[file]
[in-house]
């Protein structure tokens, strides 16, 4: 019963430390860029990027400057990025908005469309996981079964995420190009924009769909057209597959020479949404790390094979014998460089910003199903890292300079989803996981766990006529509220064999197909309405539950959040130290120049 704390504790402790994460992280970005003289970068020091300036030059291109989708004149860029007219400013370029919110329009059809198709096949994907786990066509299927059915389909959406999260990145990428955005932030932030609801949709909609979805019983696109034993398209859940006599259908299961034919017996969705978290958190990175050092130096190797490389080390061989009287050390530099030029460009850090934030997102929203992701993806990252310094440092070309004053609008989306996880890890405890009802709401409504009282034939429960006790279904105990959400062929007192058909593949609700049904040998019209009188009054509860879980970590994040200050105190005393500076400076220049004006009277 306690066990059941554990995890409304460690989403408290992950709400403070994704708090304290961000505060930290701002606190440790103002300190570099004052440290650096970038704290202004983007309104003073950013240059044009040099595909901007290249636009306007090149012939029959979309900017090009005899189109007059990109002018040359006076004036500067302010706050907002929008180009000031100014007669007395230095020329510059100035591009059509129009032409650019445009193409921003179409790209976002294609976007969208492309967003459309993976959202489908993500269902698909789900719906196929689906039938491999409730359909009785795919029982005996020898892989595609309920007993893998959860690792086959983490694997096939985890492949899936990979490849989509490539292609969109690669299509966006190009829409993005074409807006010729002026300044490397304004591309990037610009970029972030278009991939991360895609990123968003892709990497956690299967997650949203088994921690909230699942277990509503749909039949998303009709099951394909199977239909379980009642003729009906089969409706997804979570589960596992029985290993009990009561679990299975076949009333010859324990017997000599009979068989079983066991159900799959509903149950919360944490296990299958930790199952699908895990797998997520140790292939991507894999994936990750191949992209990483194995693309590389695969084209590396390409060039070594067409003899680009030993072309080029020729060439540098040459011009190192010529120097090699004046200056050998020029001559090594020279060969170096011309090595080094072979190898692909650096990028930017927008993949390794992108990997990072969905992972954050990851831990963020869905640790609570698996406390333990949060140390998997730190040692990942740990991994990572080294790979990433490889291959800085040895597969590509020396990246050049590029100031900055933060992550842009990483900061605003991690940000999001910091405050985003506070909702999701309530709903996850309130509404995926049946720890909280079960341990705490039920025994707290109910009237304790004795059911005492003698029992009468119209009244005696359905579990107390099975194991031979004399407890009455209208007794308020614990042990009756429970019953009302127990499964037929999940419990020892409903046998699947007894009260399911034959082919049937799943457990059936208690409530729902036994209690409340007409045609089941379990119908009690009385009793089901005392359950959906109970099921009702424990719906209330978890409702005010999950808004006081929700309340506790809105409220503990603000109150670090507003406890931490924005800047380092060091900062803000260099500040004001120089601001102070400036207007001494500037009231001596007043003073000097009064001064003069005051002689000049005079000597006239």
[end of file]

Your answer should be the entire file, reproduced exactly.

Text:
[in-house]
């Protein structure tokens, strides 16, 4: 019963430390860029990027400057990025908005469309996981079964995420190009924009769909057209597959020479949404790390094979014998460089910003199903890292300079989803996981766990006529509220064999197909309405539950959040130290120049 704390504790402790994460992280970005003289970068020091300036030059291109989708004149860029007219400013370029919110329009059809198709096949994907786990066509299927059915389909959406999260990145990428955005932030932030609801949709909609979805019983696109034993398209859940006599259908299961034919017996969705978290958190990175050092130096190797490389080390061989009287050390530099030029460009850090934030997102929203992701993806990252310094440092070309004053609008989306996880890890405890009802709401409504009282034939429960006790279904105990959400062929007192058909593949609700049904040998019209009188009054509860879980970590994040200050105190005393500076400076220049004006009277 306690066990059941554990995890409304460690989403408290992950709400403070994704708090304290961000505060930290701002606190440790103002300190570099004052440290650096970038704290202004983007309104003073950013240059044009040099595909901007290249636009306007090149012939029959979309900017090009005899189109007059990109002018040359006076004036500067302010706050907002929008180009000031100014007669007395230095020329510059100035591009059509129009032409650019445009193409921003179409790209976002294609976007969208492309967003459309993976959202489908993500269902698909789900719906196929689906039938491999409730359909009785795919029982005996020898892989595609309920007993893998959860690792086959983490694997096939985890492949899936990979490849989509490539292609969109690669299509966006190009829409993005074409807006010729002026300044490397304004591309990037610009970029972030278009991939991360895609990123968003892709990497956690299967997650949203088994921690909230699942277990509503749909039949998303009709099951394909199977239909379980009642003729009906089969409706997804979570589960596992029985290993009990009561679990299975076949009333010859324990017997000599009979068989079983066991159900799959509903149950919360944490296990299958930790199952699908895990797998997520140790292939991507894999994936990750191949992209990483194995693309590389695969084209590396390409060039070594067409003899680009030993072309080029020729060439540098040459011009190192010529120097090699004046200056050998020029001559090594020279060969170096011309090595080094072979190898692909650096990028930017927008993949390794992108990997990072969905992972954050990851831990963020869905640790609570698996406390333990949060140390998997730190040692990942740990991994990572080294790979990433490889291959800085040895597969590509020396990246050049590029100031900055933060992550842009990483900061605003991690940000999001910091405050985003506070909702999701309530709903996850309130509404995926049946720890909280079960341990705490039920025994707290109910009237304790004795059911005492003698029992009468119209009244005696359905579990107390099975194991031979004399407890009455209208007794308020614990042990009756429970019953009302127990499964037929999940419990020892409903046998699947007894009260399911034959082919049937799943457990059936208690409530729902036994209690409340007409045609089941379990119908009690009385009793089901005392359950959906109970099921009702424990719906209330978890409702005010999950808004006081929700309340506790809105409220503990603000109150670090507003406890931490924005800047380092060091900062803000260099500040004001120089601001102070400036207007001494500037009231001596007043003073000097009064001064003069005051002689000049005079000597006239």